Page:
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THE INVESTOR
October 17, 2019
Big Reunion

Samsung

Samsung probe blames faulty batteries for Galaxy Note 7 fires

  • PUBLISHED :January 23, 2017 - 10:42
  • UPDATED :January 23, 2017 - 15:36
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[THE INVESTOR]  Samsung Electronics on Jan. 23 unveiled its own probe results of the recalled Galaxy Note 7 smartphone, blaming faulty batteries for overheating and explosions of the phone.

The announcement comes more than three months after the Korean tech giant discontinued the fire-prone flagship phone, costing US$5.3 billion in operating profit. 


Note phones are tested at a Samsung's research lab. Samsung Electronics



Samsung’s mobile chief and President Koh Dong-jin apologized again and pledged to come up with follow-up measures, including launching a Battery Advisory Group consisting of external experts, to improve battery safety and innovation.

“Today, more than ever, we are committed to earning the trust of our customers through innovation that redefines what is possible in safety, and as a gateway to unlimited possibilities and incredible new experiences,” Koh said in a press conference held at the Seoul headquarters.

Since the phone’s global recall issued on Oct. 11, 2016, Samsung has poured all-out efforts to find the exact cause of several fires. About 700 Samsung researchers and engineers replicated the incidents by testing more than 200,000 devices and 30,000 batteries, the company said.

The probe was also joined by several independent expert organizations, including UL, Exponent and TUV Rheinland.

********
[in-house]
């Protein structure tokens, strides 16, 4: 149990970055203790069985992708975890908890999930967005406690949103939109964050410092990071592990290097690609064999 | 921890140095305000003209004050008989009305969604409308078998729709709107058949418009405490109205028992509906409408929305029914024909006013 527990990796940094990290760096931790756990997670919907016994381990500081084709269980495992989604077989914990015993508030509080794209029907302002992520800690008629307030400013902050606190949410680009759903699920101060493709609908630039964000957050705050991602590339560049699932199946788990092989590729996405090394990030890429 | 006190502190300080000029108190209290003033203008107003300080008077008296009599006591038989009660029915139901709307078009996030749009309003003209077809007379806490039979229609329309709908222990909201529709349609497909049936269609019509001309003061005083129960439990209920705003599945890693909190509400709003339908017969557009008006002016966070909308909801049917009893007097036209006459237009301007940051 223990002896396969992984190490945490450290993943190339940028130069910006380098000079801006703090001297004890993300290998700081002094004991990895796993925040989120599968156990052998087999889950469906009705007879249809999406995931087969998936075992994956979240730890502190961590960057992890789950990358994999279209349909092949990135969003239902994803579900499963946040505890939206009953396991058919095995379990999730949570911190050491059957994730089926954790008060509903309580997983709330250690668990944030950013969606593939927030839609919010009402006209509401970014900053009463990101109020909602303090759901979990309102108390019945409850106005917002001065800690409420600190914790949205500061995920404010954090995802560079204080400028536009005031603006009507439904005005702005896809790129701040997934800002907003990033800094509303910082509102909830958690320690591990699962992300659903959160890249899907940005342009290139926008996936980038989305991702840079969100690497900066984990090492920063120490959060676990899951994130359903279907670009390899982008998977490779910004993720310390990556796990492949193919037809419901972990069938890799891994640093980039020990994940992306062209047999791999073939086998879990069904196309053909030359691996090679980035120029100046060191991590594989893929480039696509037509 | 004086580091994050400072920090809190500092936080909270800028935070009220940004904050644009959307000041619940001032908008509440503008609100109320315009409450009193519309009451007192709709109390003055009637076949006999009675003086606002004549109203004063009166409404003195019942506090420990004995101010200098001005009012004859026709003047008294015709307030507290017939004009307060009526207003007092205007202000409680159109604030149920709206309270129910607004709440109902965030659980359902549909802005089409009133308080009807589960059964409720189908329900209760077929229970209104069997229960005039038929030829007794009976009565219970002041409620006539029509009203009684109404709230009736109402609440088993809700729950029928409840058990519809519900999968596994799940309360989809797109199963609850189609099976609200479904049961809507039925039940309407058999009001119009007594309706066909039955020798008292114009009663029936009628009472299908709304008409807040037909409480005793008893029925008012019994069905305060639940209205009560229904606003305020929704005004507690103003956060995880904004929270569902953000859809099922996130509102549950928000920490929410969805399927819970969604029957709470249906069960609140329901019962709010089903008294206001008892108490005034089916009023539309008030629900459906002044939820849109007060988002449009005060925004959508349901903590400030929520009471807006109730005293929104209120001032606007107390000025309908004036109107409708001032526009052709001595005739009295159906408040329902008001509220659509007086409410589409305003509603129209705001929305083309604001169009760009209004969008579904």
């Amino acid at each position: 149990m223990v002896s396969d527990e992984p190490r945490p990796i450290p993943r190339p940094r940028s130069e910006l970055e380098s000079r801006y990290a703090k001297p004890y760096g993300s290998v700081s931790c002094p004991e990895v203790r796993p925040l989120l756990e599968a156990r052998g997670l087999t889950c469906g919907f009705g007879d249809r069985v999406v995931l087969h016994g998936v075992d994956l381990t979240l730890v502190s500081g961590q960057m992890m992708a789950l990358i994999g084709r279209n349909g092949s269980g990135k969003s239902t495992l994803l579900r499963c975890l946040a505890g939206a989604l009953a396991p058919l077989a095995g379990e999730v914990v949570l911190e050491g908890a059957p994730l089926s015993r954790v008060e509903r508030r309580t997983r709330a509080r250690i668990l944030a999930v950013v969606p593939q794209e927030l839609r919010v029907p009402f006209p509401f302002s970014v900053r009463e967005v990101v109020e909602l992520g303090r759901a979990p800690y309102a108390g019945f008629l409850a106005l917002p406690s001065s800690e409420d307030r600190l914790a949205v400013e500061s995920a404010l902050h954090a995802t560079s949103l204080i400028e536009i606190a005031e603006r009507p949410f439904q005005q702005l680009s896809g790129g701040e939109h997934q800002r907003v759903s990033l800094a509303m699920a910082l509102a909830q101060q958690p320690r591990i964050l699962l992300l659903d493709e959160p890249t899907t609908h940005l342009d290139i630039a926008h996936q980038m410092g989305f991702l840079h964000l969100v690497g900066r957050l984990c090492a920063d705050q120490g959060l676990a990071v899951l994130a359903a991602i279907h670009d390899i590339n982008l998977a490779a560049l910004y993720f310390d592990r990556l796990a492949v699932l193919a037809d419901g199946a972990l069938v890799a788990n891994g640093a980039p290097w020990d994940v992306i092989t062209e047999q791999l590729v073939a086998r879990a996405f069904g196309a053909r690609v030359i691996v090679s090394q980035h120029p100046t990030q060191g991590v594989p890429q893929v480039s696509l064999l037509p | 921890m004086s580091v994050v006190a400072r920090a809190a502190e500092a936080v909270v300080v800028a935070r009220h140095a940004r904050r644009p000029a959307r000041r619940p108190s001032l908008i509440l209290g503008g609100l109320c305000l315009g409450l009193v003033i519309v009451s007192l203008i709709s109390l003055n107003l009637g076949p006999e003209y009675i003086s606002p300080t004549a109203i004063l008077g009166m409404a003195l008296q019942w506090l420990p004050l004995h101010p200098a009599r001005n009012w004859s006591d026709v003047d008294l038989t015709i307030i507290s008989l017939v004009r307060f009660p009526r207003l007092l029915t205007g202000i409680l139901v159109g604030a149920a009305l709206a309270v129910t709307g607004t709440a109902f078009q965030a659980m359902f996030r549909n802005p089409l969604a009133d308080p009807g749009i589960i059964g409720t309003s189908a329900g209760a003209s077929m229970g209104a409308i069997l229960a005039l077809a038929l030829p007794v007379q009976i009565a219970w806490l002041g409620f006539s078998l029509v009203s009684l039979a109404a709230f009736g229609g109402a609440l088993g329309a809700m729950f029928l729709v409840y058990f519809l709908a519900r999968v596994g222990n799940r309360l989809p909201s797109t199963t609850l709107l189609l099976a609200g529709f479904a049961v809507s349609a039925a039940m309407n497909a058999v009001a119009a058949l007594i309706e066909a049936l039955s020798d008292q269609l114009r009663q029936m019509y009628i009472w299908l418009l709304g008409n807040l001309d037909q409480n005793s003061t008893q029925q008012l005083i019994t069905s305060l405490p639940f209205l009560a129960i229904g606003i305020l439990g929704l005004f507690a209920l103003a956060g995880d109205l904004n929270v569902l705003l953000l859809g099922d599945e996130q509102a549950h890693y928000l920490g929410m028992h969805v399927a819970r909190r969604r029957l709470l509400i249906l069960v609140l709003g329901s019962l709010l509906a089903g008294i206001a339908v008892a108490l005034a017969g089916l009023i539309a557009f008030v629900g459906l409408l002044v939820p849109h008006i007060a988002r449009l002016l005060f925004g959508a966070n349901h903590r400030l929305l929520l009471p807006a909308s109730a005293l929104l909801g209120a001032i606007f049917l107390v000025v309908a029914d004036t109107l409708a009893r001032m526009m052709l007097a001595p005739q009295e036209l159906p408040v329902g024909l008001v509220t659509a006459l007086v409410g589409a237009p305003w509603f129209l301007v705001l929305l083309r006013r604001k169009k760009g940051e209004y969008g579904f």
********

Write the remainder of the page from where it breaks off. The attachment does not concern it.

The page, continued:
The joint investigation team pinpointed faulty batteries as the cause of the accidents. The Note phone used batteries from two manufacturers -- Korea’s Samsung SDI and China’s ATL -- that showed different defects. 

Samsung inspected all other factors that could have affected the overheating ranging from hardware defects on rapid charging, water resistance design and iris recognition technology to software and logistics issues.

But the company said it found no problems in those factors.

Then, the company found that charged devices and batteries showed similar burnout rates, focusing its probe on batteries.

“We asked our battery suppliers to improve battery capacity but didn’t properly inspect their functions before the phone’s launch. The ultimate responsibility is ours,” Koh said, declining to specify the names of the battery makers.

By Lee Ji-yoon and Kim Young-won
(jylee@heraldcorp.com) (wone0102@heraldcorp.com)

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